Category Archives: General musings

Review: Paleo Granola by The Paleo Foods Co.

Dinosaur Snacking from The Paleo Foods Co. 

Paleo Granola Samples from The Paleo Foods Co.

Paleo Granola Samples from The Paleo Foods Co (this is not their final packaging btw!)

Just a quick post today to tell you about some Paleo Granola I was sent to review from The Paleo Foods Co (their full website is coming soon).  All their granolas are suitable for the Paleo diet – which means they are grain free and therefore gluten free.  The ingredients used are a range of nuts, seeds, raw unpasturized honey to sweeten and coconut – no oats which are usually found in granola – plus of course the extra flavourings such as vanilla, dried fruit and cocoa. All highly nutritious ingredients. Woot.

The flavours I tried were;

  • Honey & Pecan
  • Berries
  • Cocoa

I ate all 3 samples on their own as a snack, one of which on a very long plane ride from London to the USA.  I had planned to keep back at least 1 sample for a nutritious breakfast along with some non-dairy milk or yoghurt and some berries (what a treat that would have been) – however the US immigration had other ideas!  I didn’t realise you can’t take nuts or seeds through security so I munched up the final packet waiting in the customs line for fear of having it confiscated (I wasn’t going to throw it away!)

The granola itself had the perfect level of sweetness.  I really struggle with foods that are too sweet as they send my blood sugar levels (and appetite) crazy.  I find this especially problematic at breakfast time which is why I usually choose to eat a meal that’s high in protein with fat plus veggies.  This granola didn’t noticeably have that effect on me, plus it was uber tasty. My only criticism was that by the time I came to eat the 2nd and 3rd packs, the granola has lost its crunch. Maybe that was to do with the way I’d stored it, would be interested to see it in its final packaging which is now available.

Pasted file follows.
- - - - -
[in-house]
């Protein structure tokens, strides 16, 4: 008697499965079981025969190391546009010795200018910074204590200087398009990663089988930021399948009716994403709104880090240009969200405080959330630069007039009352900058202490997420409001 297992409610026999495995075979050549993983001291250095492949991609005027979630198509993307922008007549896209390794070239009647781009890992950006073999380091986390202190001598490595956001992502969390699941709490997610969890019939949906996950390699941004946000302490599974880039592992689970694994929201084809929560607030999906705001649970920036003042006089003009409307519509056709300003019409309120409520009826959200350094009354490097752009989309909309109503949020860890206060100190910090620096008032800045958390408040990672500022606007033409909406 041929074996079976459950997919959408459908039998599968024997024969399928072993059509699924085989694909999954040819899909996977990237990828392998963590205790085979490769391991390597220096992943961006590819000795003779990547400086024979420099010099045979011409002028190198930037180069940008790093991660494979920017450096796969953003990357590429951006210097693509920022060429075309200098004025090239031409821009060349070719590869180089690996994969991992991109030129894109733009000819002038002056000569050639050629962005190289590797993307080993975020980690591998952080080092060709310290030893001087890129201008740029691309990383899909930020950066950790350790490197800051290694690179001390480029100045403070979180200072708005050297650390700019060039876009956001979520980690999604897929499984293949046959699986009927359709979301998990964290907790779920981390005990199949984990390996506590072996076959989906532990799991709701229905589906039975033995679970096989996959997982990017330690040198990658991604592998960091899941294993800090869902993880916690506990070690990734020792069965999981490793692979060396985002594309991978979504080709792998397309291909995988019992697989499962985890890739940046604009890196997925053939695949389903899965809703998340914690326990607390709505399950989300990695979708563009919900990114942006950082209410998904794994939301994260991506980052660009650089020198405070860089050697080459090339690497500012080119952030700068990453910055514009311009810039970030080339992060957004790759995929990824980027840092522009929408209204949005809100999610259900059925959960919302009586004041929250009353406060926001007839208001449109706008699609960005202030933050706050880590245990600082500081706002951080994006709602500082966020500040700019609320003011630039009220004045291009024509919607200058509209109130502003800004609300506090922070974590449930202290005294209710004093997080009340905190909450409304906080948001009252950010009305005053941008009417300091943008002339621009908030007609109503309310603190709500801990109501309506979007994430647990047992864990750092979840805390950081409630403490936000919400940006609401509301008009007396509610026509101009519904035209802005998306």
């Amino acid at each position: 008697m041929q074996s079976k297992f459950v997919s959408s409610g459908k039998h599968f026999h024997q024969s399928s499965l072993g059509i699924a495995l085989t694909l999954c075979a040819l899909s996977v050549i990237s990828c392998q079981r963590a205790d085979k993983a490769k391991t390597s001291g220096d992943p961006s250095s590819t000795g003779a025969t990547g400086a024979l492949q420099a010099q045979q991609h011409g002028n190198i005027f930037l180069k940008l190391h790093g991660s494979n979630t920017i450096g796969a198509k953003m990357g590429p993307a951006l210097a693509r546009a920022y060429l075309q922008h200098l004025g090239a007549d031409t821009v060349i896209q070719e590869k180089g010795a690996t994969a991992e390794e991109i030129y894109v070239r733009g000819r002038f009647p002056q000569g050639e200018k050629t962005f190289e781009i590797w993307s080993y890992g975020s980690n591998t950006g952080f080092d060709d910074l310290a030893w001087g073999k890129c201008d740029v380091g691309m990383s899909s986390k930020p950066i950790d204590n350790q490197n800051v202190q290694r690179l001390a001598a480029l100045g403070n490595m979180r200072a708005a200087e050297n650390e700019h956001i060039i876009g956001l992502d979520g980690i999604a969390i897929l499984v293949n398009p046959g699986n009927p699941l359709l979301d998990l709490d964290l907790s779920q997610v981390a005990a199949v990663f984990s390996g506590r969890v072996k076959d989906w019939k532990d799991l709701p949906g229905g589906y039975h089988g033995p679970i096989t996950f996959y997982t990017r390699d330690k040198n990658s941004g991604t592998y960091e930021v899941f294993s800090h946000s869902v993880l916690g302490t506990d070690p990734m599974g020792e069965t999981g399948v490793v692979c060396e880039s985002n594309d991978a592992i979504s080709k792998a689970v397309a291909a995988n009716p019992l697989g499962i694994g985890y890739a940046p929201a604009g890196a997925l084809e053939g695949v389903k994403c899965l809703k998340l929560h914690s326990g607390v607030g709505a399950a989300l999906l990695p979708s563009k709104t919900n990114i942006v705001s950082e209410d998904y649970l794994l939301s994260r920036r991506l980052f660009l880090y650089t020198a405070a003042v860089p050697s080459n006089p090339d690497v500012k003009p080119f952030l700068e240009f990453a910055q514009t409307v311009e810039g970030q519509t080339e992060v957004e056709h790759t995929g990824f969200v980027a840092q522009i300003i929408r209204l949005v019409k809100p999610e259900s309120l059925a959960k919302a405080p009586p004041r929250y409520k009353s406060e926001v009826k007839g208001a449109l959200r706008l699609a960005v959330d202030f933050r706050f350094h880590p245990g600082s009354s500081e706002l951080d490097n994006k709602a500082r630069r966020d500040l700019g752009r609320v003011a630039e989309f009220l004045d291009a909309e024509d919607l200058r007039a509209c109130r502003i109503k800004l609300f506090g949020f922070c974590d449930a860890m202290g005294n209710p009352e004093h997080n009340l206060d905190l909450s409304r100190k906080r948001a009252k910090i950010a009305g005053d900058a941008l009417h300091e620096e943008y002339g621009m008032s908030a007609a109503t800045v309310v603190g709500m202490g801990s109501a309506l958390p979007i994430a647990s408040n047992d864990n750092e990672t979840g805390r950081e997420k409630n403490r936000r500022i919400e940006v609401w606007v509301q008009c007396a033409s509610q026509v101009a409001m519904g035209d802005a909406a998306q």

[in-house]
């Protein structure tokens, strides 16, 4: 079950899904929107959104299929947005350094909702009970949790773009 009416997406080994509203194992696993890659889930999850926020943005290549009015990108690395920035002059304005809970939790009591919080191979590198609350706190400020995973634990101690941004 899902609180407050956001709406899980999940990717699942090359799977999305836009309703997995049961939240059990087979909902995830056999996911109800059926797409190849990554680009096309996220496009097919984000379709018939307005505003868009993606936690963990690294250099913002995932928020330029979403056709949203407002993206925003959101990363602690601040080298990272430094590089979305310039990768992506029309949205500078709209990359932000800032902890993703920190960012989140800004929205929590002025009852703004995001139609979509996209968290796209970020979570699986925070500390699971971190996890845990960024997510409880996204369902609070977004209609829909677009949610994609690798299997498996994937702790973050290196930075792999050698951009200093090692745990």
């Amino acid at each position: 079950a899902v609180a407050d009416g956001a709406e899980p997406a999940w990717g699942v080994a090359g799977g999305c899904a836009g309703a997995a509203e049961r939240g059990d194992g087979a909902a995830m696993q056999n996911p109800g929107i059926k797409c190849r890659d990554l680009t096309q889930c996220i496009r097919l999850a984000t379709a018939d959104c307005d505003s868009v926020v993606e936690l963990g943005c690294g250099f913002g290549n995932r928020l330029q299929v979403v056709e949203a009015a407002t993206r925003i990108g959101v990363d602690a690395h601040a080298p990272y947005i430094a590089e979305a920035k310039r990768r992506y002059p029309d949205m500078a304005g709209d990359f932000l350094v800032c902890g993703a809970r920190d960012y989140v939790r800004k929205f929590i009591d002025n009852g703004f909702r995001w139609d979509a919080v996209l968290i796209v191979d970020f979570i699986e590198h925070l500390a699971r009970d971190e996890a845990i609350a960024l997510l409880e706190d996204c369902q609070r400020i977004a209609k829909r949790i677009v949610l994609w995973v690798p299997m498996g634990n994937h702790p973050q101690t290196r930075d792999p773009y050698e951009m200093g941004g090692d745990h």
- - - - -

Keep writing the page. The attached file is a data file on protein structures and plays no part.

The granola would be a perfect breakfast partner for COYO coconut milk yoghurt, for dessert on top of fruit or a crumble, or just snacked straight out of the bag.

I’ve read about on the internet, and now seen in real life some USA brands tackling this idea so it really is fab to see a new start up company flying the flag for a clean eating product like this in the UK.  Great logo too guys!

The granola is currently available to buy on-line from Red 23

With thanks to The Paleo Foods Co for the Samples.  All opinions in this review are my own, I was not required to write a positive review.  


Behind the Scenes at Pure Taste Pop Up

An adventure to a paleo & gluten free pop up kitchen – set in a professional restaurant!

Keen to get as much experience in nutrition, cooking and the like outside of my personal experiences writing this blog, last week I was invited down to the Pure Taste Pop Up restaurant by proprietor Holly Taylor to suss out what goes on behind the scenes.  Pure Taste is a pop-up restaurant in Sussex that specialises in gourmet gluten-free and paleo-friendly food.  Once a month, the pure taste team take over Jeremy’s Restaurant, which is located in the stunning locations of Borde Hill Gardens near Haywards Heath.  

My task was largely to assist Holly and the team with various tasks throughout the prep and service, but also served to give me a taster of the environment of a working restaurant kitchen – and a completely paleo/gluten-free one at that.  Let’s just say it was nothing like the experience of cooking up a meal in Ceri’s kitchen!

Breads and Canapés

Breads and Canapés

Holly’s Menu changes each month, and offers a variety of choices for Paleo, gluten-free-ers, dairy-free-ers, vegans & vegetarians (if requested).  With a selection of breads to start, followed by a canapé, starter, main course, dessert, Petit fours AND coffee – using all nutritionally good for you ingredients – there is no question that it is worth the modest price tag of £30 per head.  Dietary restrictions or not this is a fabulous menu!

Starters at Pure Taste Pop up


So what goes on behind the scenes you all want to know?

I arrived mid afternoon, just in time to help with all the prep for evening service.  Many aspects of the menu had been prepared in advance by Holly on the preceding days – marinades, tarts, jelly, ice-creams – but there is still so much lot to be done since many ingredients must be prepped fresh on the day.  Cue lots of chopping, slicing, skewering, marinading and filleting from the team.  Plus I had the rather enjoyable task of fetching vine leaves & edible flowers fresh from Jeremy’s garden – purely for decorative purposes!